Phillies Smart to Extend Rollins

The Phillies decided yesterday to pick up the 2011 club option on shortstop Jimmy Rollins’ contract. Rollins will earn $7.5 million in ’10 and $8.5 million in ’11. It’s a no-brainer for the Phillies as there are no options to replace Rollins from within the Minor League system. John Sickels posted the team’s top-20 prospects, riddled with pitchers and outfielders. You have to squint to find the Phillies’ shortstop prospects Freddy Galvis and Jonathan Villar.

Galvis, a 20-year-old switch-hitter with defensive prowess, did not appear ready for AA last year, posting a .465 OPS in 63 plate appearances. His Minor League high in OPS is .610, posted in the Gulf Coast League last year. He strikes out very rarely and has some speed, but needs to make strides at the plate before the Phillies can begin to think about him as a potential successor to Rollins.

Villar is even further away. Only 19 years of age, he spent about two-thirds of 2009 in the Gulf Coast League and the other one-third in the New York-Penn League. He posted slightly better offensive numbers than Galvis with higher strikeout and walk rates, but hasn’t shown much power. Unlike Galvis, he appears to be a smarter base runner, stealing 17 bases in 19 attempts (89.5%), compared to 30 in 46 attempts (65%) for Galvis.

The Phillies won’t be able to promote a shortstop from within, which meant that if they didn’t pick up Rollins’ option, they would have to either trade for a shortstop or sign one via free agency. That list is lackluster: Alex Gonzalez, Cristian Guzman, J.J. Hardy, Cesar Izturis, Derek Jeter (who is almost guaranteed to be extended by the New York Yankees), Julio Lugo, Edgar Renteria, Ramon Santiago, Ramon Vazquez, Jack Wilson. Shortstops with 2011 options that may not be used: Omar Infante, Jhonny Peralta, and Jose Reyes.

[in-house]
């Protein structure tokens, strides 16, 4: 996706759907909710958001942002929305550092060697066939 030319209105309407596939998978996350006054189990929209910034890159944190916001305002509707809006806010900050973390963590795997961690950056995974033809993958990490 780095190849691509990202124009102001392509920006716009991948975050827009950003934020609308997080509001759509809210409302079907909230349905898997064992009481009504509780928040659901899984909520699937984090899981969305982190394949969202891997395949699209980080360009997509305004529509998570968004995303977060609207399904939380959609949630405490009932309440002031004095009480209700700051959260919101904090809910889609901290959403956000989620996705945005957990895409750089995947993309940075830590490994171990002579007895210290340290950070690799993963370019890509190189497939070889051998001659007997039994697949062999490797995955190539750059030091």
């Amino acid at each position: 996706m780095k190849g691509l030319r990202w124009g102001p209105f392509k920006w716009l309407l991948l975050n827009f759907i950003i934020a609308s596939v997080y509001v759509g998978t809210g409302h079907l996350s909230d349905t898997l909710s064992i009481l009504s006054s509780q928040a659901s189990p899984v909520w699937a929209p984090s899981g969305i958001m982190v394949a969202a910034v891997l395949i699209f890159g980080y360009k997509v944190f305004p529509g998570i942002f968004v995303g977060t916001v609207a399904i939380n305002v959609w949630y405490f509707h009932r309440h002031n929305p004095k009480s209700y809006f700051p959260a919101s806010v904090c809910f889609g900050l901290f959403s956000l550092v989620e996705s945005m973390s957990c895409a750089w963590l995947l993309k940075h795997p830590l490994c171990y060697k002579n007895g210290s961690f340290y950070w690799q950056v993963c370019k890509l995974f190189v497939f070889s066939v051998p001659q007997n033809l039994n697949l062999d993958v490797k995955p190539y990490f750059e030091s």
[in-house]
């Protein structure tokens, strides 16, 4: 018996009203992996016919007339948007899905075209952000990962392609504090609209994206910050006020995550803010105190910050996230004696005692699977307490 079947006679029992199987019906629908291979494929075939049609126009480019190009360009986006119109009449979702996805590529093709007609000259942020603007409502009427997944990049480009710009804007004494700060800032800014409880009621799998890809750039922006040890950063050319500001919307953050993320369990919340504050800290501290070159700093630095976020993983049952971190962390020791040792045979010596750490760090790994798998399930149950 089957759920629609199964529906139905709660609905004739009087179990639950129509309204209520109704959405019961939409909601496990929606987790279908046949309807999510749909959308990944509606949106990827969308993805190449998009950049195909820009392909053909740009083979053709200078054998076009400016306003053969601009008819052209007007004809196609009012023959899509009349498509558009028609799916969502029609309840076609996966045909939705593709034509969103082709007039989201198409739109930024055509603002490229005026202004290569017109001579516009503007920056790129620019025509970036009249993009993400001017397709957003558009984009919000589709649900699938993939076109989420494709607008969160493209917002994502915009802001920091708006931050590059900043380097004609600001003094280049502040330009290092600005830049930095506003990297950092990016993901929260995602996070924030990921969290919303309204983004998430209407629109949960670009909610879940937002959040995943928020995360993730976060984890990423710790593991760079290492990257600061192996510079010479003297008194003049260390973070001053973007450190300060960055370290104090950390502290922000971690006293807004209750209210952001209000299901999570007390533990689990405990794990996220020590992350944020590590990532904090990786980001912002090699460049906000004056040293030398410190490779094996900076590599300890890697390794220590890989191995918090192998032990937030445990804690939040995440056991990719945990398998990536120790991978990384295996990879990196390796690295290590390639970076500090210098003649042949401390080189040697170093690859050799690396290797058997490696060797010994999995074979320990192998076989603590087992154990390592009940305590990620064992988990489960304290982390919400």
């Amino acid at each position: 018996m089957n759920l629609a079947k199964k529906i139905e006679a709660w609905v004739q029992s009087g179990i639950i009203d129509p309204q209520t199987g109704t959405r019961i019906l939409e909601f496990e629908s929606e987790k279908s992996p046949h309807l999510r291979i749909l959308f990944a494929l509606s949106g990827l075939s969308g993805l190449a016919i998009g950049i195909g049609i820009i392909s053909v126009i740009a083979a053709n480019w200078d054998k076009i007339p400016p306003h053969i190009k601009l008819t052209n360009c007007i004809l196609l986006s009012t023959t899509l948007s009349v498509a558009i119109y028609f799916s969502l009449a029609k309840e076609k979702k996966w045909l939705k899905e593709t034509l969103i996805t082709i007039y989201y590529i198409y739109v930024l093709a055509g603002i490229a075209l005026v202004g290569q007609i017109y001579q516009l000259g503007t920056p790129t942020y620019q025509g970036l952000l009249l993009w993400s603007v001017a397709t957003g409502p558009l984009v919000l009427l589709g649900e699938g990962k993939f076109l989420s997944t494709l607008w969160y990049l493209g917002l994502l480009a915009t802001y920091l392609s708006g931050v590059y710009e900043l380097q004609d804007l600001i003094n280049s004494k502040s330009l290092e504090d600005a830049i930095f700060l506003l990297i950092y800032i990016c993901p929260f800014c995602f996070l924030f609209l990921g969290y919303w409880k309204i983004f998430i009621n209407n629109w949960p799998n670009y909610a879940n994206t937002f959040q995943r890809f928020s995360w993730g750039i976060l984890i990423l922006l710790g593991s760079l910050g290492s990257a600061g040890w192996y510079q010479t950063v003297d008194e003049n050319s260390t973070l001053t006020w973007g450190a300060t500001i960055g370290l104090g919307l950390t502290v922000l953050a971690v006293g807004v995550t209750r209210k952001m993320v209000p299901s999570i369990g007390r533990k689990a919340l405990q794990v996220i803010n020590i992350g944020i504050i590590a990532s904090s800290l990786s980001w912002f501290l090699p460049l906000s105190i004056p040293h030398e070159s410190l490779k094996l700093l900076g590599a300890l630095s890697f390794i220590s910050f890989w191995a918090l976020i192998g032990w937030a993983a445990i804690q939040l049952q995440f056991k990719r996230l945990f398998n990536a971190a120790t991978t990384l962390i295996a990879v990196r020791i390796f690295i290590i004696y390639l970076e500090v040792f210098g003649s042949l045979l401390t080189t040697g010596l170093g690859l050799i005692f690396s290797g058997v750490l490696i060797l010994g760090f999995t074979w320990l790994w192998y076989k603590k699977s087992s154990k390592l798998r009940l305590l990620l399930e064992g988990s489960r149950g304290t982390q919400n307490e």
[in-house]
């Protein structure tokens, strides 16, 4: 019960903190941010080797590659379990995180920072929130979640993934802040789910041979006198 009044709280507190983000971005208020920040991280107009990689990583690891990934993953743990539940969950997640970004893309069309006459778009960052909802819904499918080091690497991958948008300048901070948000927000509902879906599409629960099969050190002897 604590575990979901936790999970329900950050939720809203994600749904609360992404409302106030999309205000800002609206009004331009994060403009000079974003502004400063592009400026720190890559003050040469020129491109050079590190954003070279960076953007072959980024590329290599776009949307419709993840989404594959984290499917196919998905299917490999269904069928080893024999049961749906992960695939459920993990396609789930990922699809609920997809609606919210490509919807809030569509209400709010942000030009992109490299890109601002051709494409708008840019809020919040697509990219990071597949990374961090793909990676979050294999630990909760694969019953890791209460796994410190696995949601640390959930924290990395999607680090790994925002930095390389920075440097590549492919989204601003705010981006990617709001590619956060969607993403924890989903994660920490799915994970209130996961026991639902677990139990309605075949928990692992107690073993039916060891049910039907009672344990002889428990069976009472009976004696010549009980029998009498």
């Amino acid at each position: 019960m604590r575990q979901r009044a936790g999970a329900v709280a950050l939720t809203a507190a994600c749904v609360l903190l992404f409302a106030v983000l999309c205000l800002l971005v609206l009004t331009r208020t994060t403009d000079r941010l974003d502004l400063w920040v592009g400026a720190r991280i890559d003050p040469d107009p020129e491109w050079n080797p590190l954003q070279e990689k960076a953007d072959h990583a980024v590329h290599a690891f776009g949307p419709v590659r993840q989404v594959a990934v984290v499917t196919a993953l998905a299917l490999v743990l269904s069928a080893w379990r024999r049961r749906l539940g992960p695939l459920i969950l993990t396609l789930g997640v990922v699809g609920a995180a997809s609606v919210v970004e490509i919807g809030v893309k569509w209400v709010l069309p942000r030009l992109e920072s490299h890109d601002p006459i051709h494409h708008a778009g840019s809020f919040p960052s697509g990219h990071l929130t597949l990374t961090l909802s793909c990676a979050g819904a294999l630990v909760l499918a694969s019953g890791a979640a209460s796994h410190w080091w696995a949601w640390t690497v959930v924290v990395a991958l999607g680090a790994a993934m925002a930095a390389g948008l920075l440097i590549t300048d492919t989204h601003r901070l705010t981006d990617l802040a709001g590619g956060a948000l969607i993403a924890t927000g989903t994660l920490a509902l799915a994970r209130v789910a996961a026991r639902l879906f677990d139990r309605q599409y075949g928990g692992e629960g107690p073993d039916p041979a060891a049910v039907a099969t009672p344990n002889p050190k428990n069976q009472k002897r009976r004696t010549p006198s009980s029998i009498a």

Fans may look at Rollins’ 2009 season and wonder why it’s worth keeping him around for two more years. Like Cole Hamels, Rollins’ ’09 season was tarnished by BABIP misfortune. Despite his speed, Rollins only has a .295 career BABIP, yet it was a low .253 last season. Perhaps influenced by his futility at the plate, Rollins’ walk rate dropped as well, by over 33% from 9.4% to 6.1%.

According to FanGraphs, both Bill James and the fans expect a significant bounce-back from his ’09 wRC+ of 89 to 106 and 109 respectively (100 is average).

Defensively, Rollins still provides value. He posted his lowest UZR/150 since 2005 last season, but there’s reason to believe he’ll be much closer to his 2006-07 6.3-7.0 than ’08’s +15.0 and last year’s +2.9.

The question with Rollins isn’t so much about his bat or his ability to field ground balls; it’s whether or not he’s slowing down with age. He’s 31 years old and got caught stealing eight times last season, which is almost as many as ’07 and ’08 combined (6 and 3 respectively). His range factor, after improving every season since 2004, dropped down to a career low. He has performed increasingly worse against the fastball and hit 10.5% more fly balls last season with corresponding drops in ground balls and line drives.

Should we label ’09 an aberration and expect Rollins to age gracefully? Or should we expect Rollins to fall off of that proverbial cliff? The answer, most likely, is somewhere in between: he’s probably not as bad as he showed last year, but we shouldn’t expect him to hit, field, and run much better than the average. However, don’t be fooled by the label — an average player absolutely provides value.

Even with last year’s nightmare season, Rollins provided 2.4 wins above replacement. That alone was worth nearly $11 million in free agent dollars. If we expect slight upticks in offensive and defensive fortune, Rollins should provide close to 3.0-3.5 WAR (which is a conservative estimate, considering he’s been worth 4.0-6.7 WAR from 2004-08). And the Phillies are only paying him $16 million in the next two years (Ed Wade’s “greatest gift to the Phillies franchise” notes Dajafi at The Good Phight).